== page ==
Mentoring in Procurement 2016

Mentoring programmes have been identified by numerous academics as a key constituent of alleviating and mitigating barriers employees face in workplace progression. A recent Harvard Business Review article found that junior to mid level employees who have undertaken such mentoring programmes advance more quickly, earn higher salaries and thrive from increased job satisfaction.

As collaboration and the importance of the Procurement function to the wider business continues to grow, we have seen an increasing number of Procurement teams embracing mentoring. The topic of ‘mentoring’ continues to be prevalent on a number of dedicated Procurement websites which highlight the growing trend of its adoption:

https://www.cips.org/supply-management/opinion/2016/november/the-importance-of-mentoring-in-procurement/

Charmaine Tan (Marketing Sourcing Manager – Global Sourcing & Procurement Services at AIG) and winner of the Future Leader Award Winner at the 2015 World Procurement Awards, discusses how being mentored by Jan Piskadlo (AIG’s Regional Head Asia Pacific – Global Sourcing & Procurement Services), had been a key enabler to her career.

A successful mentoring programme will involve facilitating growth, giving direction, fostering confidence whilst drawing on valuable insights and learning from the mentor’s experience. Mentors should be generous in offering access to resources and networks. Increasing visibility has been found to be key in overcoming social concepts such as the “old boys club” that are said to limit women’s progression. Procurement leaders outline the “Five E’s” that are critical to a successful programme: Engagement, Explore, Explain, Elaborate, Evaluate. By doing so, critical skills and knowledge will be shared in high performing teams, not only spreading risk but ultimately improving output.

It is clear to see the wider benefits to the business through greater collaboration and transfer of knowledge. Interestingly, many global organisations from Facebook to Proctor and Gamble are now undertaking ‘Reverse Mentoring’. Experience and knowledge is imperative in a successful procurement function, however, in some instances this can be detrimental. Reverse Mentoring can enlighten senior professionals to new ways of thinking and working. At the Bank of New York Mellon, CEO Gerald Hassell has weekly mentoring from a graduate! According to the Harvard Business Review study, 71% of CEOs who were part of a formal mentoring programme said that their company performance had improved as a result, and 69% reported that they were making better decisions.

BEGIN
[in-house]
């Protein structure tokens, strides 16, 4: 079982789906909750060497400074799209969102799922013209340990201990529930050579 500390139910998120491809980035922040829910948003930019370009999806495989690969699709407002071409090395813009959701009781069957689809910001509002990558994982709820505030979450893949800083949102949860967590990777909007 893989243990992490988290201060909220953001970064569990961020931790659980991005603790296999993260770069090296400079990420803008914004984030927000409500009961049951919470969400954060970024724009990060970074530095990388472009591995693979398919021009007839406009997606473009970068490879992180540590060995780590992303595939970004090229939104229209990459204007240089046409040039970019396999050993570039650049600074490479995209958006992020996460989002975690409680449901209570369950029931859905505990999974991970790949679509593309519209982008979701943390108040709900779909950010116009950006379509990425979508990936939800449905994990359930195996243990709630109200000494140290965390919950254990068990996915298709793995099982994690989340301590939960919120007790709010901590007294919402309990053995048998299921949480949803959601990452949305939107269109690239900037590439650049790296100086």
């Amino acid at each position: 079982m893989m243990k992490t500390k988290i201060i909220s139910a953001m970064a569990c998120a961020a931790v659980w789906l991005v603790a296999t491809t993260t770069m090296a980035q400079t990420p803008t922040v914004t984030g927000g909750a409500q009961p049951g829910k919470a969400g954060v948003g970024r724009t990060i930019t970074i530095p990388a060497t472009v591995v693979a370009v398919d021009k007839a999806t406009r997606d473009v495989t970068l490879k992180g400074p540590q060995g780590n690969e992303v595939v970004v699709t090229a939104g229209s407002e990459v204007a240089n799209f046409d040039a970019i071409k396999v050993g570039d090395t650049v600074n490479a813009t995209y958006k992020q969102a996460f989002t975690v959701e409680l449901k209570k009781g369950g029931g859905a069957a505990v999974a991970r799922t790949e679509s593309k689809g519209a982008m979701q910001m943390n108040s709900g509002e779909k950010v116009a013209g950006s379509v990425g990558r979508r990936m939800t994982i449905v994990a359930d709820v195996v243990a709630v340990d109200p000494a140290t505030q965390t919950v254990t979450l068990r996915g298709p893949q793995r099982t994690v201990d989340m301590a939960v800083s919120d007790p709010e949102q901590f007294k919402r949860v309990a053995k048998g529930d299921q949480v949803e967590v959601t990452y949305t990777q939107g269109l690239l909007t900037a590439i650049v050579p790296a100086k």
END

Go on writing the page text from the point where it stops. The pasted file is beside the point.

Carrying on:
It will be interesting to see if mentoring programmes become more popular in Procurement functions in 2017. Does your organisation already have mentoring programmes in place? If so, what are your personal experiences with such programmes? The benefits are widely documented but I would be very interested to hear from anyone with firsthand experience and how this has contributed to success in Procurement.

 

About the Author

Joshua Edwards

Resourcer for Procurement Heads. Inspired to develop a career in procurement recruitment following completion of a degree in Business Management. Thrives on building strong relationships with customers and stakeholders and passionate about contributing to the development of a growing brand.

Visit Website

Comments are closed.